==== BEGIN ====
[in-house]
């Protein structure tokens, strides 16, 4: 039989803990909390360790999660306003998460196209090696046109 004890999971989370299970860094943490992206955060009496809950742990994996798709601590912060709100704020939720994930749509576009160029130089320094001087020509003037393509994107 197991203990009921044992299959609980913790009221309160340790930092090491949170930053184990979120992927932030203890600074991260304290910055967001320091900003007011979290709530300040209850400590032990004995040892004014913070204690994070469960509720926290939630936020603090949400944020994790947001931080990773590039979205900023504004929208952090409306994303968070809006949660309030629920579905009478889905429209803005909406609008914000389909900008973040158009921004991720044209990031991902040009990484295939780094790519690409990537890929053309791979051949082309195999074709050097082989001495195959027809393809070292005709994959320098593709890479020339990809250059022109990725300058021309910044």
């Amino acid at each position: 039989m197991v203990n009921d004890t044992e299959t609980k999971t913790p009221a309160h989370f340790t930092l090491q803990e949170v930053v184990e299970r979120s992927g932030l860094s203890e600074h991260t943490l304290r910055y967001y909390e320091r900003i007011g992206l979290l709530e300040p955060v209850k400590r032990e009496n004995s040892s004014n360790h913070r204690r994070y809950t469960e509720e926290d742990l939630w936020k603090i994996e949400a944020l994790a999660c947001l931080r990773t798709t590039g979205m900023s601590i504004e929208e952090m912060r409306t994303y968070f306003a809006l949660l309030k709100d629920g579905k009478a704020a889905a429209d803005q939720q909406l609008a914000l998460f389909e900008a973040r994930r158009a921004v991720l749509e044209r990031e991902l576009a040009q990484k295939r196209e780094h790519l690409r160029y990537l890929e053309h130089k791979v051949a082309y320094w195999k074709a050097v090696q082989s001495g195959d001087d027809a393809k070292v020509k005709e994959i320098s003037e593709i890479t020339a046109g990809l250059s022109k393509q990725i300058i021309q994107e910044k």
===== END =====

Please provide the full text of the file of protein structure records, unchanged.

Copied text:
[in-house]
């Protein structure tokens, strides 16, 4: 039989803990909390360790999660306003998460196209090696046109 004890999971989370299970860094943490992206955060009496809950742990994996798709601590912060709100704020939720994930749509576009160029130089320094001087020509003037393509994107 197991203990009921044992299959609980913790009221309160340790930092090491949170930053184990979120992927932030203890600074991260304290910055967001320091900003007011979290709530300040209850400590032990004995040892004014913070204690994070469960509720926290939630936020603090949400944020994790947001931080990773590039979205900023504004929208952090409306994303968070809006949660309030629920579905009478889905429209803005909406609008914000389909900008973040158009921004991720044209990031991902040009990484295939780094790519690409990537890929053309791979051949082309195999074709050097082989001495195959027809393809070292005709994959320098593709890479020339990809250059022109990725300058021309910044």
């Amino acid at each position: 039989m197991v203990n009921d004890t044992e299959t609980k999971t913790p009221a309160h989370f340790t930092l090491q803990e949170v930053v184990e299970r979120s992927g932030l860094s203890e600074h991260t943490l304290r910055y967001y909390e320091r900003i007011g992206l979290l709530e300040p955060v209850k400590r032990e009496n004995s040892s004014n360790h913070r204690r994070y809950t469960e509720e926290d742990l939630w936020k603090i994996e949400a944020l994790a999660c947001l931080r990773t798709t590039g979205m900023s601590i504004e929208e952090m912060r409306t994303y968070f306003a809006l949660l309030k709100d629920g579905k009478a704020a889905a429209d803005q939720q909406l609008a914000l998460f389909e900008a973040r994930r158009a921004v991720l749509e044209r990031e991902l576009a040009q990484k295939r196209e780094h790519l690409r160029y990537l890929e053309h130089k791979v051949a082309y320094w195999k074709a050097v090696q082989s001495g195959d001087d027809a393809k070292v020509k005709e994959i320098s003037e593709i890479t020339a046109g990809l250059s022109k393509q990725i300058i021309q994107e910044k």